“I am convinced that it is almost as immodest to refuse a high distinction as stubbornly to strive to attain it.” – Goethe

We’re more than a week into 2012 but I feel I’m only just catching up with last year’s “best-of” lists for music, television shows, movies, and of course, books. Instead of feeling annoyance or validation if my personal favorites respectively miss or make the cut, I look to see what I might have missed. I tend to do the same with annual awards, especially when it comes to literary prizes.

The National Book Award, the National Book Critics Circle Award, the Man Booker Prize, the Nobel Prize for Literature, and the Pulitzer Prize for Fiction – and that’s only concentrating on fiction! I’ve noticed that there is often little overlap between the winners of these awards. I tend to only focus on the winning titles, but lately I’ve been wondering what books I’ve been missing. Have I neglected nominees I may have enjoyed more? Or wonderful books that didn’t make any lists due to the whims of judging panels? While browsing previous years’ award winners, I noticed that in 1961, To Kill a Mockingbird and Rabbit, Run were both up for the National Book Award – but neither won. It’s hard to imagine, especially knowing either of these titles could easily beat certain winners from other years. One of my favorite books from 2010, Skippy Dies by Paul Murray, was shortlisted for at least three awards but never selected as a winner.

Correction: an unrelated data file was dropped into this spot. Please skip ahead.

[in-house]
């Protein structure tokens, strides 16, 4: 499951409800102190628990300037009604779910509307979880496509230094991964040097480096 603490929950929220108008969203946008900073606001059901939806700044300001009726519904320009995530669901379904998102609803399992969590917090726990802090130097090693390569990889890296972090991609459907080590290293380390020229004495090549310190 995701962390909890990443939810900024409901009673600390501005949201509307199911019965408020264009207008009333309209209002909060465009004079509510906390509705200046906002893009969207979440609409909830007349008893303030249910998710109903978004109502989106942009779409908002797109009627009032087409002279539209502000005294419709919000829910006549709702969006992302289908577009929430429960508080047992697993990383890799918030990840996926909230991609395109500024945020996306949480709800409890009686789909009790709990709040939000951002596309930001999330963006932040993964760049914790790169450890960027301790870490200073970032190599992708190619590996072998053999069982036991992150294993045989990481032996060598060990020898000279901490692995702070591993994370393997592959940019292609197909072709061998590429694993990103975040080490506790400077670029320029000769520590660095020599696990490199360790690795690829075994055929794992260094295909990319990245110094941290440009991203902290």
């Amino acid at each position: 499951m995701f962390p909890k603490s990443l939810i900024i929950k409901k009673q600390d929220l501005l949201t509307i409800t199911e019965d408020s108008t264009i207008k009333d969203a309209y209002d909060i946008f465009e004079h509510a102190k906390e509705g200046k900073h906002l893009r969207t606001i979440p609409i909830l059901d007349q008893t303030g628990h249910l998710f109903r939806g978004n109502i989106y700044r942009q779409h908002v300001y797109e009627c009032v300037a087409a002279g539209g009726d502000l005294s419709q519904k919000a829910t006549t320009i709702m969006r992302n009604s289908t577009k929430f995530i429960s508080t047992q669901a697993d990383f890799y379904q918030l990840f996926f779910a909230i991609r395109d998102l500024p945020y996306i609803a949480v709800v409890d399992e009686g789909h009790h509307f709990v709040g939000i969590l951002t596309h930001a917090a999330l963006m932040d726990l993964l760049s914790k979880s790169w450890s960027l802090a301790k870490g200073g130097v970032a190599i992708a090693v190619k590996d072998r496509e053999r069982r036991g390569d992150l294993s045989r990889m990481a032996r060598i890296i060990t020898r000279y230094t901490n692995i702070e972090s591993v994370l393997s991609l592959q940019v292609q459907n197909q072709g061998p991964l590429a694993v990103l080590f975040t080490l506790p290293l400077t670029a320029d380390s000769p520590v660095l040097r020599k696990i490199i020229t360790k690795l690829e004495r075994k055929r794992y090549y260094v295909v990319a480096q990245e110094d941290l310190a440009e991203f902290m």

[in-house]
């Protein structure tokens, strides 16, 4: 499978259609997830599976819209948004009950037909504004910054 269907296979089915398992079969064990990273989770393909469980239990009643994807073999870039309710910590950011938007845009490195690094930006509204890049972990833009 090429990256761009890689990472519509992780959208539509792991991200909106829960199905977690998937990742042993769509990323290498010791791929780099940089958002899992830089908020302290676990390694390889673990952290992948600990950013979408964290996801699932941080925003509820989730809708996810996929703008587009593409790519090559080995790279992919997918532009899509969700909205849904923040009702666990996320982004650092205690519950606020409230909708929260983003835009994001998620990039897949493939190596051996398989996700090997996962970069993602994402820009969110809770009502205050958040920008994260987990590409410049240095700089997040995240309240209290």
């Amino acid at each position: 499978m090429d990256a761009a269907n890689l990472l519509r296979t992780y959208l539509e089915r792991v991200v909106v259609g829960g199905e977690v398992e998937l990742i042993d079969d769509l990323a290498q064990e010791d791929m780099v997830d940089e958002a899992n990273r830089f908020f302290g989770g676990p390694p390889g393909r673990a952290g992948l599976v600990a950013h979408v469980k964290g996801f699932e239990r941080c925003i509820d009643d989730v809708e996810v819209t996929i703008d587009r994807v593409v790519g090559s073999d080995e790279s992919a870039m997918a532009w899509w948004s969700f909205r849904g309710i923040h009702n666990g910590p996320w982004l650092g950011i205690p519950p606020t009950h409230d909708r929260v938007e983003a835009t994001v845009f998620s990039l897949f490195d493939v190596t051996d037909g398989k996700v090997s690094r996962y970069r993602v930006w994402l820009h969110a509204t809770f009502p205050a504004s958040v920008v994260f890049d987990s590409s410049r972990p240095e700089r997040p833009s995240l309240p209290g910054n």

I came across a Salon article that argues that the National Book Award in particular doesn’t focus on the best or most important works of the year, but rather books that might be overlooked. Miller states that the nominees “exhibit qualities — a poetic prose style, elliptical or fragmented storytelling — that either don’t matter much to nonprofessional readers, or even put them off.” While Miller is certainly not advocating a dumbing-down of selections, I think it is valid criticism to say that a constant stream of “good-for-you” books might cancel out the award’s influence on many readers. So, should award committees look for slightly more populist titles? Should we readers take a closer look at nominees and non-winners?

While you’re deciding, check out the Readers’ Corner on our website. We have staff picks, reviews, bestsellers, and of course, award lists.  

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